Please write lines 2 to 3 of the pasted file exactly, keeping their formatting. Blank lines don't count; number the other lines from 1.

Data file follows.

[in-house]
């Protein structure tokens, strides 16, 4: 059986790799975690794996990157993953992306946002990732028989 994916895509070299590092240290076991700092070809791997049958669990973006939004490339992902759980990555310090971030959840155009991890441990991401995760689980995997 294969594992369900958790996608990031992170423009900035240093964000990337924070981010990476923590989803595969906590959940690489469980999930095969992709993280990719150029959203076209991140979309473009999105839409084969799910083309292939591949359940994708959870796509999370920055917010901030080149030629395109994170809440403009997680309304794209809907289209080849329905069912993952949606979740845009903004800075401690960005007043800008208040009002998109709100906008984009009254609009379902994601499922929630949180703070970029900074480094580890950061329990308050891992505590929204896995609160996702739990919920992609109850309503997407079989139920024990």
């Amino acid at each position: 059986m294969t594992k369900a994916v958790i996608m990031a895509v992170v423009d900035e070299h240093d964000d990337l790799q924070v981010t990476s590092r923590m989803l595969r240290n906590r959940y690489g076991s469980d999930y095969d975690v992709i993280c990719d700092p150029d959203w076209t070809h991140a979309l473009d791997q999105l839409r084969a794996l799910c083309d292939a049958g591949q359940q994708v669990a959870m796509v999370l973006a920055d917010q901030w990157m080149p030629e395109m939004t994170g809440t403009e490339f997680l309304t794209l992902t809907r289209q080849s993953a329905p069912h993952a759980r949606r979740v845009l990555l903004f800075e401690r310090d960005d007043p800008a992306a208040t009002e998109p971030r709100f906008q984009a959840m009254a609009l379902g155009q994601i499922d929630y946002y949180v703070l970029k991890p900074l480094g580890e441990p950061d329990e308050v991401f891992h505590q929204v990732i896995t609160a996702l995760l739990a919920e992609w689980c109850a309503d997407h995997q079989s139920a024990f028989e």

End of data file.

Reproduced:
């Protein structure tokens, strides 16, 4: 059986790799975690794996990157993953992306946002990732028989 994916895509070299590092240290076991700092070809791997049958669990973006939004490339992902759980990555310090971030959840155009991890441990991401995760689980995997 294969594992369900958790996608990031992170423009900035240093964000990337924070981010990476923590989803595969906590959940690489469980999930095969992709993280990719150029959203076209991140979309473009999105839409084969799910083309292939591949359940994708959870796509999370920055917010901030080149030629395109994170809440403009997680309304794209809907289209080849329905069912993952949606979740845009903004800075401690960005007043800008208040009002998109709100906008984009009254609009379902994601499922929630949180703070970029900074480094580890950061329990308050891992505590929204896995609160996702739990919920992609109850309503997407079989139920024990």
């Amino acid at each position: 059986m294969t594992k369900a994916v958790i996608m990031a895509v992170v423009d900035e070299h240093d964000d990337l790799q924070v981010t990476s590092r923590m989803l595969r240290n906590r959940y690489g076991s469980d999930y095969d975690v992709i993280c990719d700092p150029d959203w076209t070809h991140a979309l473009d791997q999105l839409r084969a794996l799910c083309d292939a049958g591949q359940q994708v669990a959870m796509v999370l973006a920055d917010q901030w990157m080149p030629e395109m939004t994170g809440t403009e490339f997680l309304t794209l992902t809907r289209q080849s993953a329905p069912h993952a759980r949606r979740v845009l990555l903004f800075e401690r310090d960005d007043p800008a992306a208040t009002e998109p971030r709100f906008q984009a959840m009254a609009l379902g155009q994601i499922d929630y946002y949180v703070l970029k991890p900074l480094g580890e441990p950061d329990e308050v991401f891992h505590q929204v990732i896995t609160a996702l995760l739990a919920e992609w689980c109850a309503d997407h995997q079989s139920a024990f028989e």